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Nancy Salas Overwhelmed By Stress, Faked Kidnapping, Police Say

RAQUEL MARIA DILLON   05/14/10 11:59 PM ET   AP

Nancy Salas Photo

GLENDALE, Calif. — A young woman who faked her own kidnapping to avoid telling her parents she had dropped out of college could be sued for the costs of the extensive search, but she won't face criminal charges, police said Friday.

The city attorney will decide whether to file a civil claim against Nancy Salas for overtime, helicopter fuel and other expenses, Sgt. Tom Lorenz said Friday, a day after she turned up in Merced and claimed she had been kidnapped at gunpoint.

The city attorney's office might determine that it's not cost effective to try to seek repayment of more than $10,000, he said.

Merced police didn't take a report and immediately called Glendale investigators, so they won't charge Salas with filing a false police report, said Merced police Lt. Andre Matthews.

Salas, 22, told friends and family that she was about to graduate from the University of California, Los Angeles with a degree in sociology to prepare for a career in public health, but detectives discovered that she hadn't been enrolled since September 2008.

Salas stuck to her story about being kidnapped until she returned to Glendale and police told her that the game was up. Her parents – everyone_ knew the truth.

"But up until that point she had no idea the extent of the search that was going on, nor did she have any idea that our investigators had unraveled the facade that she kept up for two years," Lorenz said.

Salas told police she used her baby-sitting job in Westwood as cover, hung out on campus and complained about midterms on her blog, never letting on that she ran into academic and financial problems at school.

Lorenz said Salas told detectives that she dropped out after her scholarship money ran out and her grades weren't good enough to earn another one.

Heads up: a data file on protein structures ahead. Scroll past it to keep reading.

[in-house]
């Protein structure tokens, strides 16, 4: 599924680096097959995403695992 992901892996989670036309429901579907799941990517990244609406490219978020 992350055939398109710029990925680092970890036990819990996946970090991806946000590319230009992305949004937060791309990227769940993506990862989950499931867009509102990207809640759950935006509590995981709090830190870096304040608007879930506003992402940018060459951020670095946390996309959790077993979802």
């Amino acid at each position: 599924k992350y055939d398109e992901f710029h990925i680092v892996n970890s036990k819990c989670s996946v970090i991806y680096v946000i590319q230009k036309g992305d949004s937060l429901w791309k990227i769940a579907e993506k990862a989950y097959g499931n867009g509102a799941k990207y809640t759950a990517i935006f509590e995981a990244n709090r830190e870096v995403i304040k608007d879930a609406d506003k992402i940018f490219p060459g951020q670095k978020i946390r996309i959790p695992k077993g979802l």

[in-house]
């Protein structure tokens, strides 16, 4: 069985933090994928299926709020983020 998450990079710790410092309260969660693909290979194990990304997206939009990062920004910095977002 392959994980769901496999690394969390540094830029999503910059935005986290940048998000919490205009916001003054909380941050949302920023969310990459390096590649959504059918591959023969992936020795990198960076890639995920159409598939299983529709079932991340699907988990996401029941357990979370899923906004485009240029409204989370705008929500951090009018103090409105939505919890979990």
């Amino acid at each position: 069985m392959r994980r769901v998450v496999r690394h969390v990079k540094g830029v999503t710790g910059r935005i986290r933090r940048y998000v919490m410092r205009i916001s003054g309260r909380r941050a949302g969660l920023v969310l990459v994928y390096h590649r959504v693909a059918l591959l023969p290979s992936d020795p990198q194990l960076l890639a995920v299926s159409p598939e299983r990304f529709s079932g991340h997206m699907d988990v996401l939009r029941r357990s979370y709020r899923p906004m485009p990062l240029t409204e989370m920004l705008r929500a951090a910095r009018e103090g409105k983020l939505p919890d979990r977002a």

She intended to get her act together and return in a semester, but it never happened and she never told her parents. Instead she told her friends about applying to graduate school and continued to show up in a campus lab to talk to her professors.

Salas' father was recently laid off from his job at a trucking company and her mother cleans houses for a living.

Parents Henry and Joanna Salas were "crushed" when detectives told them their prized daughter wasn't studying at UCLA, Lorenz said. Her friends from the university and Chevy Chase Baptist Church, who plastered the neighborhood with flyers, insisted that there was some clerical error and refused to believe police.

"They didn't budge right up until the point that she told us why she did what she did," he said. Her parents "could care less about the circumstances that surrounded her disappearance."

Detectives questioned Salas' younger brother, Henry Jr. Salas, 19, because he said he was close with his sister and proudly told police about her plans for a career in public health. Police wanted to find out if he had helped her plan her disappearance or cover her tracks when she claimed to be at school.

"But he was just as fooled as anyone and she admitted to us that her brother didn't have any idea," Lorenz said.

Lorenz said the police department is getting e-mails complaining that they spent taxpayer money on an unnecessary search.

"It's the cry wolf thing. People are worried that resources were diverted and maybe our PD wouldn't react the same way that we did in a real case," he said.

When Salas returned home, there were at least 40 people jammed into her family's tiny living room waiting to hear from her. She confessed, thanked them for supporting her family and promised to be honest in the future.

"You all see how many people are here. It's absurd that I couldn't have the courage to talk with you," she said as her face crumpled into tears. "Why didn't I open my mouth? I never thought of you."

Her friends lingered outside the family's apartment, trying to sort out their feelings about a friend they loved and respected. They refused to talk to reporters and said the family needed time and privacy to process the ordeal.

The welcome home sign that hung on the door was gone Friday morning. A car parked outside still had a license plate frame that said, "UCLA Mom."

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Filed by Leah Finnegan  |